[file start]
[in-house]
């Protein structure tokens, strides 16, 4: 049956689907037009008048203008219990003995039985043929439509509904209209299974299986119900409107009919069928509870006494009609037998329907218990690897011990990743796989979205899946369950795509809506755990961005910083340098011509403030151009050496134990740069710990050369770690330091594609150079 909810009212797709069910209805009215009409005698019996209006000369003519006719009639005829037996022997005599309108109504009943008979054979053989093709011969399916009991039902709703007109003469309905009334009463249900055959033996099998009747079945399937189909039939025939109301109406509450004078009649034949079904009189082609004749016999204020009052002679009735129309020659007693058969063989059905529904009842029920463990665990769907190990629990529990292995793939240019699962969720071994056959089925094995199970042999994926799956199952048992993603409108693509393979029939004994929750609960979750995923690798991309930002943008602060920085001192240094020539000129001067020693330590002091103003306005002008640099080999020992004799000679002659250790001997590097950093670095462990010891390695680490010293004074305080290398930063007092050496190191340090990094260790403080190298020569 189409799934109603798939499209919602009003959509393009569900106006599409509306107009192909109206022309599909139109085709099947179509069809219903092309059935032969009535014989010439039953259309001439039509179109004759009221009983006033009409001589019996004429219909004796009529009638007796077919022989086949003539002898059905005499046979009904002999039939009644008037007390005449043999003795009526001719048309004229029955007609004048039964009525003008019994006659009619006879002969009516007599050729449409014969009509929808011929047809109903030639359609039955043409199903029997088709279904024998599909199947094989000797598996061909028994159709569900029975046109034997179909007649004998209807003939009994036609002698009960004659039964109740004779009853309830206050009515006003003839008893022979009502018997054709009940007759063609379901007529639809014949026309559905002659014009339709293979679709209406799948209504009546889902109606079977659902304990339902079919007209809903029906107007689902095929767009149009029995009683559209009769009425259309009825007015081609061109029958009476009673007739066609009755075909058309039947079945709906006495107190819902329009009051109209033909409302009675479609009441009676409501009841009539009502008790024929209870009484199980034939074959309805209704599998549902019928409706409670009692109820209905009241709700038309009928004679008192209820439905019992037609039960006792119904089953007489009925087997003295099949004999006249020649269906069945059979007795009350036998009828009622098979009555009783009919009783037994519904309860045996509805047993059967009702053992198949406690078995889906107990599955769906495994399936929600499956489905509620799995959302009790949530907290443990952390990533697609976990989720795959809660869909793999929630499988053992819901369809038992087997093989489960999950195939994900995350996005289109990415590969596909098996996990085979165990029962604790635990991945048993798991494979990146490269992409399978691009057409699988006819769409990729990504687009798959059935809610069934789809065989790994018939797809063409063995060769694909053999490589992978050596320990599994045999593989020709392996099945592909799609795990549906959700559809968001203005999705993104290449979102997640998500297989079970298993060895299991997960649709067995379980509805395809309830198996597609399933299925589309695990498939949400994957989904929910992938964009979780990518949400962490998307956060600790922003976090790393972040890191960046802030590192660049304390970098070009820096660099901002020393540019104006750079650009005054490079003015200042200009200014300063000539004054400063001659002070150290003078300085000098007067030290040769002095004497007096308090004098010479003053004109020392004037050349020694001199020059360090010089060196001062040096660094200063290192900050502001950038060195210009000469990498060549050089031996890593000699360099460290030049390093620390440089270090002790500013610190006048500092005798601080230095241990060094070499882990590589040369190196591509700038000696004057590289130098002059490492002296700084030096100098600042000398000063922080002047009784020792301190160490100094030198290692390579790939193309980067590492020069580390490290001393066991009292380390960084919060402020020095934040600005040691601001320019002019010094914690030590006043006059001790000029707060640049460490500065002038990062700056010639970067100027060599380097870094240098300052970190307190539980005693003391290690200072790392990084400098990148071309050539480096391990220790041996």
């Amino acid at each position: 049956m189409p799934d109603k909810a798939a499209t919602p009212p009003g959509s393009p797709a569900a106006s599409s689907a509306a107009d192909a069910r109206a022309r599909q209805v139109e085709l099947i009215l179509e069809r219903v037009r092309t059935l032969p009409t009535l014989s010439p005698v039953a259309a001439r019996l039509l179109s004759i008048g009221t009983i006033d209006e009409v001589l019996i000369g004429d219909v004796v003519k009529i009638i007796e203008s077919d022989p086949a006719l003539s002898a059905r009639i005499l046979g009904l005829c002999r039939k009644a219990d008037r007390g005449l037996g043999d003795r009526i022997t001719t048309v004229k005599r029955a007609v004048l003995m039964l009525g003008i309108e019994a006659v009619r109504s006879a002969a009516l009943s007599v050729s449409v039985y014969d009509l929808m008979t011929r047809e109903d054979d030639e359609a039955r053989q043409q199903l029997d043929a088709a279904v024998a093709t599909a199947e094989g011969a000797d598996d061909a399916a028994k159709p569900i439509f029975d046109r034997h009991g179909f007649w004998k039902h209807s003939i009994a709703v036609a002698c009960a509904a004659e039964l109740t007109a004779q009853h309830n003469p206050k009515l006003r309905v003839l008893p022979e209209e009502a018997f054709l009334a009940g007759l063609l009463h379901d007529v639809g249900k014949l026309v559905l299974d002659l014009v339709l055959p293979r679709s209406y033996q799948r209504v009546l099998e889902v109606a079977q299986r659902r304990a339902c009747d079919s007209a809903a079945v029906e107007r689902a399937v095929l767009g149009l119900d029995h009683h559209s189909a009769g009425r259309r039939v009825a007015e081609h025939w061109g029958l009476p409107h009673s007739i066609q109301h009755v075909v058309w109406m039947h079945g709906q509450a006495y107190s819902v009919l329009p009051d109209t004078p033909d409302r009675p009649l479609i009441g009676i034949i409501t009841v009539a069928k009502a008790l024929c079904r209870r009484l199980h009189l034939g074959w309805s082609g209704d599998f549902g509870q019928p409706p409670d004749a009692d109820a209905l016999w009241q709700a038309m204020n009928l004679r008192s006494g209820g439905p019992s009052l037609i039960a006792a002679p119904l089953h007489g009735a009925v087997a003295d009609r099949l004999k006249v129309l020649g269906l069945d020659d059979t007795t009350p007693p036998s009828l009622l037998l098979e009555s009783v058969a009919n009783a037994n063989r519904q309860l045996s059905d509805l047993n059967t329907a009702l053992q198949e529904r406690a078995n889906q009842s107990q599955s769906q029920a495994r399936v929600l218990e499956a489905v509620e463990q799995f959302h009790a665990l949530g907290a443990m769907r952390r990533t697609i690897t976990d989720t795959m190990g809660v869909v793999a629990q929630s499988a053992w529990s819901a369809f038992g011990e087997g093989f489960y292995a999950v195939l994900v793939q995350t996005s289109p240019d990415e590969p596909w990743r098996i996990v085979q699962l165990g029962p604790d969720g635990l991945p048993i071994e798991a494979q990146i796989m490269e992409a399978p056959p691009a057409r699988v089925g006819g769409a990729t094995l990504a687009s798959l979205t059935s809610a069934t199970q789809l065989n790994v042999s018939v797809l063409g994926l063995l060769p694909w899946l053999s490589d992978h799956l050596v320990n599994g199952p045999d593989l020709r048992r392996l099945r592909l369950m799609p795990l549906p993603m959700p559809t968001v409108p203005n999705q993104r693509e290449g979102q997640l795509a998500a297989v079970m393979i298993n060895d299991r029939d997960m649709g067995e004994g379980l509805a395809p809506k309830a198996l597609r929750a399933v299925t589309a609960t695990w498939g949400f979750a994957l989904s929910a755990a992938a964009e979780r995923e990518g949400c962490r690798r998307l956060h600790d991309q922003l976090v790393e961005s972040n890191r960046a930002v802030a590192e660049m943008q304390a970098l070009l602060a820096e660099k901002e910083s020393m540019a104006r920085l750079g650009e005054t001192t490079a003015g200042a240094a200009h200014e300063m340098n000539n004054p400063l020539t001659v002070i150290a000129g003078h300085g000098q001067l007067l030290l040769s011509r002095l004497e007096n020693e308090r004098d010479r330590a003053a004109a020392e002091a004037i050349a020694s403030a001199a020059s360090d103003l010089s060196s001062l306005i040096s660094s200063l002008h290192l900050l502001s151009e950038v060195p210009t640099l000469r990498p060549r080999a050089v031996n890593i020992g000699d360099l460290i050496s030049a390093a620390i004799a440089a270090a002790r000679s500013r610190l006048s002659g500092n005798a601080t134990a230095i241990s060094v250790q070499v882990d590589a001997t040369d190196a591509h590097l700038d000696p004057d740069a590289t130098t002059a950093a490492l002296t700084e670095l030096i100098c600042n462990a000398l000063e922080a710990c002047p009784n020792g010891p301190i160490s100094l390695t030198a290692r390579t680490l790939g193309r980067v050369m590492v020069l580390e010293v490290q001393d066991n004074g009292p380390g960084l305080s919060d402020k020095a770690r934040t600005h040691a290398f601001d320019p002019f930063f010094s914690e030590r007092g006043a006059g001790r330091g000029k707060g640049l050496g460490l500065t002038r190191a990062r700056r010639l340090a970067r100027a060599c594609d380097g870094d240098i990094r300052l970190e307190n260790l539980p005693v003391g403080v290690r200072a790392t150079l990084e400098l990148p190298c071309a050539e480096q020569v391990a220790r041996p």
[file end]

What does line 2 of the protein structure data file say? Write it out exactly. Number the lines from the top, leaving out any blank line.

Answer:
């Protein structure tokens, strides 16, 4: 049956689907037009008048203008219990003995039985043929439509509904209209299974299986119900409107009919069928509870006494009609037998329907218990690897011990990743796989979205899946369950795509809506755990961005910083340098011509403030151009050496134990740069710990050369770690330091594609150079 909810009212797709069910209805009215009409005698019996209006000369003519006719009639005829037996022997005599309108109504009943008979054979053989093709011969399916009991039902709703007109003469309905009334009463249900055959033996099998009747079945399937189909039939025939109301109406509450004078009649034949079904009189082609004749016999204020009052002679009735129309020659007693058969063989059905529904009842029920463990665990769907190990629990529990292995793939240019699962969720071994056959089925094995199970042999994926799956199952048992993603409108693509393979029939004994929750609960979750995923690798991309930002943008602060920085001192240094020539000129001067020693330590002091103003306005002008640099080999020992004799000679002659250790001997590097950093670095462990010891390695680490010293004074305080290398930063007092050496190191340090990094260790403080190298020569 189409799934109603798939499209919602009003959509393009569900106006599409509306107009192909109206022309599909139109085709099947179509069809219903092309059935032969009535014989010439039953259309001439039509179109004759009221009983006033009409001589019996004429219909004796009529009638007796077919022989086949003539002898059905005499046979009904002999039939009644008037007390005449043999003795009526001719048309004229029955007609004048039964009525003008019994006659009619006879002969009516007599050729449409014969009509929808011929047809109903030639359609039955043409199903029997088709279904024998599909199947094989000797598996061909028994159709569900029975046109034997179909007649004998209807003939009994036609002698009960004659039964109740004779009853309830206050009515006003003839008893022979009502018997054709009940007759063609379901007529639809014949026309559905002659014009339709293979679709209406799948209504009546889902109606079977659902304990339902079919007209809903029906107007689902095929767009149009029995009683559209009769009425259309009825007015081609061109029958009476009673007739066609009755075909058309039947079945709906006495107190819902329009009051109209033909409302009675479609009441009676409501009841009539009502008790024929209870009484199980034939074959309805209704599998549902019928409706409670009692109820209905009241709700038309009928004679008192209820439905019992037609039960006792119904089953007489009925087997003295099949004999006249020649269906069945059979007795009350036998009828009622098979009555009783009919009783037994519904309860045996509805047993059967009702053992198949406690078995889906107990599955769906495994399936929600499956489905509620799995959302009790949530907290443990952390990533697609976990989720795959809660869909793999929630499988053992819901369809038992087997093989489960999950195939994900995350996005289109990415590969596909098996996990085979165990029962604790635990991945048993798991494979990146490269992409399978691009057409699988006819769409990729990504687009798959059935809610069934789809065989790994018939797809063409063995060769694909053999490589992978050596320990599994045999593989020709392996099945592909799609795990549906959700559809968001203005999705993104290449979102997640998500297989079970298993060895299991997960649709067995379980509805395809309830198996597609399933299925589309695990498939949400994957989904929910992938964009979780990518949400962490998307956060600790922003976090790393972040890191960046802030590192660049304390970098070009820096660099901002020393540019104006750079650009005054490079003015200042200009200014300063000539004054400063001659002070150290003078300085000098007067030290040769002095004497007096308090004098010479003053004109020392004037050349020694001199020059360090010089060196001062040096660094200063290192900050502001950038060195210009000469990498060549050089031996890593000699360099460290030049390093620390440089270090002790500013610190006048500092005798601080230095241990060094070499882990590589040369190196591509700038000696004057590289130098002059490492002296700084030096100098600042000398000063922080002047009784020792301190160490100094030198290692390579790939193309980067590492020069580390490290001393066991009292380390960084919060402020020095934040600005040691601001320019002019010094914690030590006043006059001790000029707060640049460490500065002038990062700056010639970067100027060599380097870094240098300052970190307190539980005693003391290690200072790392990084400098990148071309050539480096391990220790041996």